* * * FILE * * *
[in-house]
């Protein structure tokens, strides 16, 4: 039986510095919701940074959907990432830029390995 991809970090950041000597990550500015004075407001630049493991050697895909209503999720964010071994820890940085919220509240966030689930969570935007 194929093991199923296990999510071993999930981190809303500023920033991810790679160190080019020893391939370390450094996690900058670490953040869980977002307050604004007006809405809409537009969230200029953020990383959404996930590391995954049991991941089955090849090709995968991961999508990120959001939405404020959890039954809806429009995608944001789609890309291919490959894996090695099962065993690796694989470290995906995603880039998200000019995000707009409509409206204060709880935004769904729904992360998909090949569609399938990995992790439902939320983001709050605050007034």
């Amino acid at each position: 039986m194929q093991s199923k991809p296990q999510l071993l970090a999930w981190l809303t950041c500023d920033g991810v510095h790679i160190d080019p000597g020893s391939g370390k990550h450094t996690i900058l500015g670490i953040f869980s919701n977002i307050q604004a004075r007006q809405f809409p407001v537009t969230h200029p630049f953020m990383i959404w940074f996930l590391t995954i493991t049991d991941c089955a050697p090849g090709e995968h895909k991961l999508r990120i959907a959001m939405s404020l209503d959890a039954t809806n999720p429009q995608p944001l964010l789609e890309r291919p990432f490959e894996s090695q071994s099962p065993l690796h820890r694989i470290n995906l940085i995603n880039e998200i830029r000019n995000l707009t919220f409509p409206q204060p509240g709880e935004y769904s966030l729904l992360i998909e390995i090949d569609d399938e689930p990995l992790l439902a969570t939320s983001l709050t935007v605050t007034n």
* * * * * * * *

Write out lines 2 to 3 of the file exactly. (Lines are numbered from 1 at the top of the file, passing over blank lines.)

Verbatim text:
């Protein structure tokens, strides 16, 4: 039986510095919701940074959907990432830029390995 991809970090950041000597990550500015004075407001630049493991050697895909209503999720964010071994820890940085919220509240966030689930969570935007 194929093991199923296990999510071993999930981190809303500023920033991810790679160190080019020893391939370390450094996690900058670490953040869980977002307050604004007006809405809409537009969230200029953020990383959404996930590391995954049991991941089955090849090709995968991961999508990120959001939405404020959890039954809806429009995608944001789609890309291919490959894996090695099962065993690796694989470290995906995603880039998200000019995000707009409509409206204060709880935004769904729904992360998909090949569609399938990995992790439902939320983001709050605050007034």
């Amino acid at each position: 039986m194929q093991s199923k991809p296990q999510l071993l970090a999930w981190l809303t950041c500023d920033g991810v510095h790679i160190d080019p000597g020893s391939g370390k990550h450094t996690i900058l500015g670490i953040f869980s919701n977002i307050q604004a004075r007006q809405f809409p407001v537009t969230h200029p630049f953020m990383i959404w940074f996930l590391t995954i493991t049991d991941c089955a050697p090849g090709e995968h895909k991961l999508r990120i959907a959001m939405s404020l209503d959890a039954t809806n999720p429009q995608p944001l964010l789609e890309r291919p990432f490959e894996s090695q071994s099962p065993l690796h820890r694989i470290n995906l940085i995603n880039e998200i830029r000019n995000l707009t919220f409509p409206q204060p509240g709880e935004y769904s966030l729904l992360i998909e390995i090949d569609d399938e689930p990995l992790l439902a969570t939320s983001l709050t935007v605050t007034n």